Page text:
“My mentor reported it on my behalf. I’m working in a pretty sexist Asian country, so now I have the reputation of being a “trouble-maker”. I still can’t get a job in most banks. I used to have headhunters called me, and I even got a phone call from our competitor’s HR immediately after news got out that I was leaving. She told me she wanted to call me back as soon as she can schedule the time with the guy I’d be working under. When my mentor reported this, I had a friend from another bank ask me about the incident the very next day. Word gets around fast in finance. Never got a call back, can’t get replies either. I’m still in finance, but definitely in a less prestigious bank. Here’s the story of what happened with a link to the messages he sent me. And nope, don’t want to take this further. There are no sexual harassment protections in my country, and my parents are already fucking pissed about me “embarrassing” them by reporting this. Yes, my bank has been sued for gender discrimination and sexual harassment before. All the women had their reputations trashed even though they got a settlement. I don’t want that, I still need a job.”- bankergoesrawrr

“Yes, one of my bosses used to sexually harass me (and other women in the office) constantly. All the incidents were fairly minor and the other women and I would occasionally commiserate together and laugh it off. I was made to feel very uncomfortable, but I never reported him to HR because he was a senior administrator and I was a lowly underling and I am 100% sure that it would have been hushed up, with my dismissal quietly arranged shortly thereafter. And to me it wasn’t worth the inevitable media shitstorm that would have ensued had I gone more public.” – feanorhatesyou

This one that happened despite the fact that she thought her profession would keep her safe.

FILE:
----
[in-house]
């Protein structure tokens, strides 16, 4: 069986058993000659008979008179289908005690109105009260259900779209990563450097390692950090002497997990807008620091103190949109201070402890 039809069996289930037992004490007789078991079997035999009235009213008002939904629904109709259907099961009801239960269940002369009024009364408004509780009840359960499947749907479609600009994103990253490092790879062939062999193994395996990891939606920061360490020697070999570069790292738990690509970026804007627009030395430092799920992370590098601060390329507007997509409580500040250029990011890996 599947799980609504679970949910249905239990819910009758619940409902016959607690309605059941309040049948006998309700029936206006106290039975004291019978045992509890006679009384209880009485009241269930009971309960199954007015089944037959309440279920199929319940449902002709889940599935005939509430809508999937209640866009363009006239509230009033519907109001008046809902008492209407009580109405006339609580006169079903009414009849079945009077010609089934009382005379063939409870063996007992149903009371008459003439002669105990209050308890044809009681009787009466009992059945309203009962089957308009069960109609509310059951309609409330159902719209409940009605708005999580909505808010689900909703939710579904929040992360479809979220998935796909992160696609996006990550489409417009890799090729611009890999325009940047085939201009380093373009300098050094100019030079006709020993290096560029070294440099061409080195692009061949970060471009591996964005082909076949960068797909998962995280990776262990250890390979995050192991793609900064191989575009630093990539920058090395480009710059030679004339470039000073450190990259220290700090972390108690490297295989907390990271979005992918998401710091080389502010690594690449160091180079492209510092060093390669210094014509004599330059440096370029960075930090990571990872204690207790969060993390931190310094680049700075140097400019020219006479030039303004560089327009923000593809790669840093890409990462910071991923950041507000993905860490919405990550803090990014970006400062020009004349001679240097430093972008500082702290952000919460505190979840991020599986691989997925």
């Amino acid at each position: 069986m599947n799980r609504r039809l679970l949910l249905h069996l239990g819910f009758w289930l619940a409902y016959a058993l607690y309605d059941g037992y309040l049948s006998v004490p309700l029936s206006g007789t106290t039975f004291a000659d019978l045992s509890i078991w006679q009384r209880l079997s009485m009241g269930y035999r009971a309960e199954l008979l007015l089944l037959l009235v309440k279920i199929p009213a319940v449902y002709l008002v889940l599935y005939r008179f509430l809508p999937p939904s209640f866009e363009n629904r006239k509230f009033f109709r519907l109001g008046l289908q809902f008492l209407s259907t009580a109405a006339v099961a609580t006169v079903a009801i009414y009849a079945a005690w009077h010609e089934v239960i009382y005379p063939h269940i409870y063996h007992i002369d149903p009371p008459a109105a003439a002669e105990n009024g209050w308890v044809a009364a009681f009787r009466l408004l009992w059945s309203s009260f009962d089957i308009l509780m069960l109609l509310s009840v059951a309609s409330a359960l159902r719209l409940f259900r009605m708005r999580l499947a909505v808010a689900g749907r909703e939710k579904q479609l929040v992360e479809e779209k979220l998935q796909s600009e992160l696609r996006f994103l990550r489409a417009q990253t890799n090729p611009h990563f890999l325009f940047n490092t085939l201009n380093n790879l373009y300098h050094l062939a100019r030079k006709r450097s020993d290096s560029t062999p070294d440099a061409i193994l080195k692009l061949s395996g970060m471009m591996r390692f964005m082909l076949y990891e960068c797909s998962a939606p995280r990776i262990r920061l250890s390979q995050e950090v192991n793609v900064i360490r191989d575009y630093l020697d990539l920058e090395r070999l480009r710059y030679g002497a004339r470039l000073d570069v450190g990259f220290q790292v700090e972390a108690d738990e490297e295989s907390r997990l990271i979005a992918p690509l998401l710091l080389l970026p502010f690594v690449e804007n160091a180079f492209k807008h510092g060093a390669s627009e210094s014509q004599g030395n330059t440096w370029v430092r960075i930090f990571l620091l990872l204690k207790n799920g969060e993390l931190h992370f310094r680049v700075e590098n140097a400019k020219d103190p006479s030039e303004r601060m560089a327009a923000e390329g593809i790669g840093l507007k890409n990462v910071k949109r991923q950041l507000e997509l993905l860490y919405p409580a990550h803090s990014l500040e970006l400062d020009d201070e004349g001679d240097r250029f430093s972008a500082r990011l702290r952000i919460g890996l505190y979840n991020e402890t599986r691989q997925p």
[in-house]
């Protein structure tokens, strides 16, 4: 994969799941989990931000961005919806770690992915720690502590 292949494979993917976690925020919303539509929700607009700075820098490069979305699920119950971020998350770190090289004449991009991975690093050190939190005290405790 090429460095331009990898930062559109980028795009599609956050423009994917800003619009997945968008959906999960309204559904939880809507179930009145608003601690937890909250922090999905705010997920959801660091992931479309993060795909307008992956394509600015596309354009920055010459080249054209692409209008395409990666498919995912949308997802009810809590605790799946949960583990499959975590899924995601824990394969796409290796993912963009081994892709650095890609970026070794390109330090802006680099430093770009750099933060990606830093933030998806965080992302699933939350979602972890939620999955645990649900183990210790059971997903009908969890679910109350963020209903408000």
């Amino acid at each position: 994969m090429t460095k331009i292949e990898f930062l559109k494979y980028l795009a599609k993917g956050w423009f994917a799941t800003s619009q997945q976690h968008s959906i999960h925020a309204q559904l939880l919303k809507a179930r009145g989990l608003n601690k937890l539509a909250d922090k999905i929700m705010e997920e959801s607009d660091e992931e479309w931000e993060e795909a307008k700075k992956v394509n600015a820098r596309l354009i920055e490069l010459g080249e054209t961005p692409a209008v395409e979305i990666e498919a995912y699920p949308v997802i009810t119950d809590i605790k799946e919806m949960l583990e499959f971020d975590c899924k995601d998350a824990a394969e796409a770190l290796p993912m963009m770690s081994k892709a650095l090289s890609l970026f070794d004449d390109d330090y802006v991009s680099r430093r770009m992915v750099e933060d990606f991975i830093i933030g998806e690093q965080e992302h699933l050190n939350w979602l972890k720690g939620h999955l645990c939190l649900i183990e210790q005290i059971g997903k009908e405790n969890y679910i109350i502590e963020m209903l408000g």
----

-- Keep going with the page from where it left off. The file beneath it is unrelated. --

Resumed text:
“I have been sexually harassed at more than one job. At my first job, it got really bad to the point of being sexual assault. I reported it and nothing happened. At 16, I didn’t have much of a home support system and I also thought I’d never work again if I sued, so I didn’t pursue it higher than telling the regional manager. At my second job, I was sexually harassed. A female manager overheard and reported the guy who did it to store management. That guy didn’t get in trouble; instead, I was told by the store manager that I needed to grow up. When I became a lawyer, I believed that I wouldn’t be harassed because surely they’d know better at a law firm. Wrong. At my first job at a solo practitioner firm, the guy would encourage me to date potential clients. At my second job at a different solo firm, my boss would make jokes about what a slut I was. I didn’t report him. There was no one to report him to. Instead, I’d tell him to fuck off. What was really bad about that experience was the secretaries, both women in their 50s, didn’t stand up for me. They acted horrified over my behavior in standing up for myself rather than the boss’ behavior. I was more mad at them as women than I was at him. As an aside, it’s really difficult to maintain a sexual harassment action in my federal circuit. I think it’s because they’ve seen so many of them. You basically have to be actually assaulted to maintain one.” – Maniacalmama